Bell’s palsy is a medical condition that affects a nerve in the face called the facial nerve, also known as the seventh cranial nerve.1 This nerve is responsible for controlling the face muscles.1 Damage to the seventh cranial nerve can cause paralysis, which prevents a patient with Bell’s palsy from controlling the muscles in their face.1 This condition can occur at any age and is typically temporary, with symptoms improving after a few weeks.2 Most people recover within six months, though some people experience life-long Bell’s palsy symptoms.2 If symptoms disappear, it’s rare for Bell’s palsy to return in those patients.2
Bell’s palsy causes aren’t completely known, though it is commonly linked to a viral infection.2 Bell’s palsy occurs when the nerve in the face becomes inflamed, usually due to infection.3 Viral infections commonly linked to Bell’s palsy include:3
Risk increases if you have diabetes, an upper respiratory infection, or are pregnant.4 Bell’s palsy is most common in pregnant women who are in their third trimester or have given birth in the last week.4 In patients who experience recurring Bell’s palsy, they typically have a family history of the condition, suggesting there may be a genetic component involved that predisposes certain people to Bell’s palsy.4 Symptoms appear suddenly, become their worst around 48 hours, and then slowly improve within two weeks to six months.5
Individuals with Bell’s palsy may experience sudden facial muscle weakness or numbness on one side of their face.2 Eventually, this can turn into muscle paralysis. Patients may notice that one side of their face appears droopy, that their eye rests in a closed position, and that their smile appears lopsided.2 Other symptoms include:6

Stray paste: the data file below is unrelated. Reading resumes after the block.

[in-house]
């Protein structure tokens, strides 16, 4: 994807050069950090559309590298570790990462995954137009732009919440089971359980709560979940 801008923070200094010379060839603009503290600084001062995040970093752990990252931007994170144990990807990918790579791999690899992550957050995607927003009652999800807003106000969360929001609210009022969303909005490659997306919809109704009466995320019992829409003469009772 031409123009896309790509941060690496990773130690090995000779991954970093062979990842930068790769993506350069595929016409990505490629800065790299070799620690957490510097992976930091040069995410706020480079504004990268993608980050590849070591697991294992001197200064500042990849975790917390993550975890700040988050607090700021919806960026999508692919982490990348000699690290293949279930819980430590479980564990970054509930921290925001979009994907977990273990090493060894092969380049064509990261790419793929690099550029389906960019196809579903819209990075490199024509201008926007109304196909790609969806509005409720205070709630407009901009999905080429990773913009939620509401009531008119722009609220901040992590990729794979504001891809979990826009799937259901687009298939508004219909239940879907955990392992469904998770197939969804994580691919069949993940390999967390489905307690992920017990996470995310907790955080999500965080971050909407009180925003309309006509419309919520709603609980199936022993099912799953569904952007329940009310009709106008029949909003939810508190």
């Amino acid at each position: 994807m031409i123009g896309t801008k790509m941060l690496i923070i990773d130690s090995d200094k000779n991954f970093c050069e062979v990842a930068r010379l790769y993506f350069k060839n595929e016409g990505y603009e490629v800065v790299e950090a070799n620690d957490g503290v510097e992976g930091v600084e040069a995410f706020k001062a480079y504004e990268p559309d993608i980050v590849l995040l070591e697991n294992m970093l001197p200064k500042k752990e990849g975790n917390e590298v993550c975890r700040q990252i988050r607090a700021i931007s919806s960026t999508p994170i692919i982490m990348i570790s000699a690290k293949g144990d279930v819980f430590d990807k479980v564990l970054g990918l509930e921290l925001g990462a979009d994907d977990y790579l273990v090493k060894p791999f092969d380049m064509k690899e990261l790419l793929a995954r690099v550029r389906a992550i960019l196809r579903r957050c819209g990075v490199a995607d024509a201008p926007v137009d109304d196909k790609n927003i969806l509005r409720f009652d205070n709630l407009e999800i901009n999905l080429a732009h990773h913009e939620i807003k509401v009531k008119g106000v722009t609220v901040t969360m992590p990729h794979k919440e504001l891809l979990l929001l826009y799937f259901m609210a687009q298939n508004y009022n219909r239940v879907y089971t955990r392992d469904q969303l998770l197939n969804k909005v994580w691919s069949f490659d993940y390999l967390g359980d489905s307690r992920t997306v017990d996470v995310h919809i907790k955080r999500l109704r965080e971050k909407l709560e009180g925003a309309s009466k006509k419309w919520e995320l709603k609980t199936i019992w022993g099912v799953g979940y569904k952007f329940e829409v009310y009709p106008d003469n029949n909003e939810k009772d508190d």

In rare cases, Bell’s palsy can cause irreversible facial nerve damage and even lead to blindness in the eye patients can’t control due to corneal scratches and excessive dryness.7 Bell’s palsy is diagnosed following a physical exam. Typically, treatment isn’t needed as Bell’s palsy symptoms tend to disappear on their own.1 However, Bell’s palsy patients may need to take eye drops to prevent excessive dryness in the eye they can’t control.1a Certain medications or Bell’s palsy herbs may help in promoting nerve function, decreasing inflammation, and reducing symptoms.
Castor Oil is the most effective natural product for Bell's Palsy according to CuresDecoded worldwide community
Castor oil is a safe and natural remedy for improving nerve function in people with Bell’s palsy. Gently massage warmed castor oil onto face daily to help strengthen facial muscles.
Celery has important vitamins that can help improve nerve health and treat Bell’s palsy symptoms. Eat raw celery stalks and leaves several times daily. Continue eating celery regularly to manage Bell’s palsy symptoms.
Garlic can help to relieve inflammation and increase blood circulation helping to treat Bell’s palsy symptoms. Add 1 teaspoon of olive oil to 3 cloves of crushed garlic. Consume garlic mixture twice daily until symptoms improve.
Parsley is a good source of potassium which can help treat Bell’s palsy symptoms and nerve damage. Chew raw parsley leaves twice daily to manage Bell’s palsy symptoms.
Turmeric can help to alleviate facial inflammation caused by Bell’s palsy symptoms. Turmeric can be taken daily in capsule form. Or add a teaspoon of turmeric spice powder to water and drink twice daily to control symptoms.